A personal statement provides the reader with an overview of who you are. It can include information about your background, challenges you have overcome, accomplishments, and future goals.
The following is a general checklist to help organize a draft of your personal statement. It is recommended that you write at least one paragraph for each of these points. This checklist will help you create an overall summary of who you are and your goals. You will customize your personal statement based on the job or scholarship criteria using sections of the summary that are applicable.
Part 1: Background, Character, Strengths
- Personal background - where your family came from, ethnic background (only mention this if it is applicable to the scholarship you are applying for).
- Challenges you have overcome i.e., academic obstacles, personal circumstances, financial challenges.
- Strengths - academic, skills, talents, positive character traits.
- Describe yourself using 2 to 3 words and why you chose those particular characteristics.
Part 2: Experience & Involvement
- Jobs, extracurricular activities, community service/volunteer work, and leadership positions
- Grades (if 3.0 cumalitive GPA or higher), advanced/honors classes, positive job performance, awards, and other special recognition.
Part 4: Future Plans
- College major - Why did you choose this major? How do you plan to use it?
- Career goals - Why are you interested in this career?
Part 5: Closing
- In one or two sentences, describe your ability/potential to measure up to the requirements of scholarship that you are applying for.
- Thank the reader in advance for considering you for the scholarship.
Letter of Recommendation
Writing a college letter of recommendation requires considerable effort. Choose your letter of recommendation writers carefully, and plan out your timing and approach. Most importantly, do not procrastinate.
Part 1: Ask someone who knows you well
- When deciding on whom to ask, do not simply think of those classes in which you have done well. Think of instructors or supervisors who are most familiar with your work and achievements.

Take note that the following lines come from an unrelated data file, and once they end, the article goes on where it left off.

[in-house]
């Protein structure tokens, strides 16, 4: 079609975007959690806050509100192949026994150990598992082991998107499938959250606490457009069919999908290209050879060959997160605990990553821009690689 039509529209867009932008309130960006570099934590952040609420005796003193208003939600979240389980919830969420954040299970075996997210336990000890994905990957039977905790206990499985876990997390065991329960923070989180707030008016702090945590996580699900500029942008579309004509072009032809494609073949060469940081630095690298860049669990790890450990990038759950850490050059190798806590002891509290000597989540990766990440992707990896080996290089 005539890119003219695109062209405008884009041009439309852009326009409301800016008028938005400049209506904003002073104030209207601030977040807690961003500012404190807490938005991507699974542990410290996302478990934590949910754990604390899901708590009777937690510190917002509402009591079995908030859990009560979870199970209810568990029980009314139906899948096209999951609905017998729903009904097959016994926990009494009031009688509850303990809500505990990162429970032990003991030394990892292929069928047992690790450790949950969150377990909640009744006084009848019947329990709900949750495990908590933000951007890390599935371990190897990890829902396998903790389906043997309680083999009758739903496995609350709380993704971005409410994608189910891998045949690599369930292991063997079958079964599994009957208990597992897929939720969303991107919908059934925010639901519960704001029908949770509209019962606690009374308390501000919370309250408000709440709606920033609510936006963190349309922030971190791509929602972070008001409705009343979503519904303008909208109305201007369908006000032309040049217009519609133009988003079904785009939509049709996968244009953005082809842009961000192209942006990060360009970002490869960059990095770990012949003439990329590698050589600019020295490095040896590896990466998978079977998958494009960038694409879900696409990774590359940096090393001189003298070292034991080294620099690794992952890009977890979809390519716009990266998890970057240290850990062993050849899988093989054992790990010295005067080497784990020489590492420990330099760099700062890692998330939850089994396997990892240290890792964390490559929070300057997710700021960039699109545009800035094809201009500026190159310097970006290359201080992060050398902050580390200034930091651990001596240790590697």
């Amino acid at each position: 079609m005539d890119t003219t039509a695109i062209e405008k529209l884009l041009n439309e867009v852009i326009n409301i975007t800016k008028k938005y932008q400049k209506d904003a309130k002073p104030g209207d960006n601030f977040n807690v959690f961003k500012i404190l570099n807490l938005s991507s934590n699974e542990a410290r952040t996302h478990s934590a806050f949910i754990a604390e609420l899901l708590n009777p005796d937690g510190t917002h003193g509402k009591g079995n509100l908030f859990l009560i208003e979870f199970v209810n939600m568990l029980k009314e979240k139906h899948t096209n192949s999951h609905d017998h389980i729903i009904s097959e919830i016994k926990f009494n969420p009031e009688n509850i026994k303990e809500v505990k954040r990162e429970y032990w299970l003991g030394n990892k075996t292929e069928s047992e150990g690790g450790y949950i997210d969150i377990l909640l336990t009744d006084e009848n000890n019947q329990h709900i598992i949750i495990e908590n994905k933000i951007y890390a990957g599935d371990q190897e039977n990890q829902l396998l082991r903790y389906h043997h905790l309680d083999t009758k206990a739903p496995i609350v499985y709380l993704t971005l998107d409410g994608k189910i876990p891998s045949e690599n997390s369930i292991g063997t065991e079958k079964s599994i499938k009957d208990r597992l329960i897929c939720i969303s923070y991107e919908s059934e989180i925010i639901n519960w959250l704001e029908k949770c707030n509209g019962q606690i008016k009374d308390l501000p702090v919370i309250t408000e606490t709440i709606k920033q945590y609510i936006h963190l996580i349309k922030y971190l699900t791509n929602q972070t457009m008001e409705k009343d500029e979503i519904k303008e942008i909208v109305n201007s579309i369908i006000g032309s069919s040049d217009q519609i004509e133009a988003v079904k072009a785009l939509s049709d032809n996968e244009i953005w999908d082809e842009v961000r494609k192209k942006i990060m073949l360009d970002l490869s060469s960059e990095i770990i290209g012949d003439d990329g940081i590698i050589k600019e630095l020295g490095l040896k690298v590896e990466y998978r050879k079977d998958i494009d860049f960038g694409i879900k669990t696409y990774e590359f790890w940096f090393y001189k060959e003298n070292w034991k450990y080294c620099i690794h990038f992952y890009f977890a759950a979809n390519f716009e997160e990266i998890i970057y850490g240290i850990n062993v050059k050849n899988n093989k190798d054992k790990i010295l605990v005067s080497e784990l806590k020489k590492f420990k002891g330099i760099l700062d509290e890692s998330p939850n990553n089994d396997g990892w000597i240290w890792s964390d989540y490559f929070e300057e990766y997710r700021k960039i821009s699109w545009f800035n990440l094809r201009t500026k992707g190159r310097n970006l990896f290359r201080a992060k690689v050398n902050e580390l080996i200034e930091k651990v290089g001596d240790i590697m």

- Readers look for evidence of the recommenders familiarity with you and your work. Without it, letters of recommendation lack credibility.
Part 2: Ask early
- Do not wait until the last minute. Avoid putting the writer under pressure, give him or her plenty of time to consider and addres your performance
- As the deadline approaches, you can always send the writer a friendly reminder of the impending deadline.
Part 3: Ask personally
- When seeking letters of recommendation, it is to your advantage to first ask the person face-to-face. This conveys importance of the letter. Send an email after your conversation with recommender.
- Along with the letter of recommendation form and materials, include a vivid reminder of your accomplishments, particularly those with which your instructor or supervisor is already familiar. You might include a resume and goals so that your writer is aware of them.
- If you are asking for multiple letters, it is a good idea to organize all the forms in one folder. Include a cover sheet with a list of the scholarships for which you are requesting letters.
Part 4: Waive your right to read the letter
- Federal law grants you access to your letters of recommendation, but many applications include a form where you can waive your rights to read the letter. It is highly recommend that you do so. This reassures the reader that the recommnder has written a candid letter.
- If you fear that the recommender might not best articulate your achievements or might include negative information — consider someone else for letter.
Part 5: Send a thank you note
- Always send your recommender a thank you note after you know the letter has been submitted. Send a note of appreciation within a week. Update recommender on status of your application.
Letters of recommendation are important parts of the scholarship and admissions process, and should be treated as such. For some students, these letters will be a crucial element in being awarded a scholarship or acceptance to graduate school.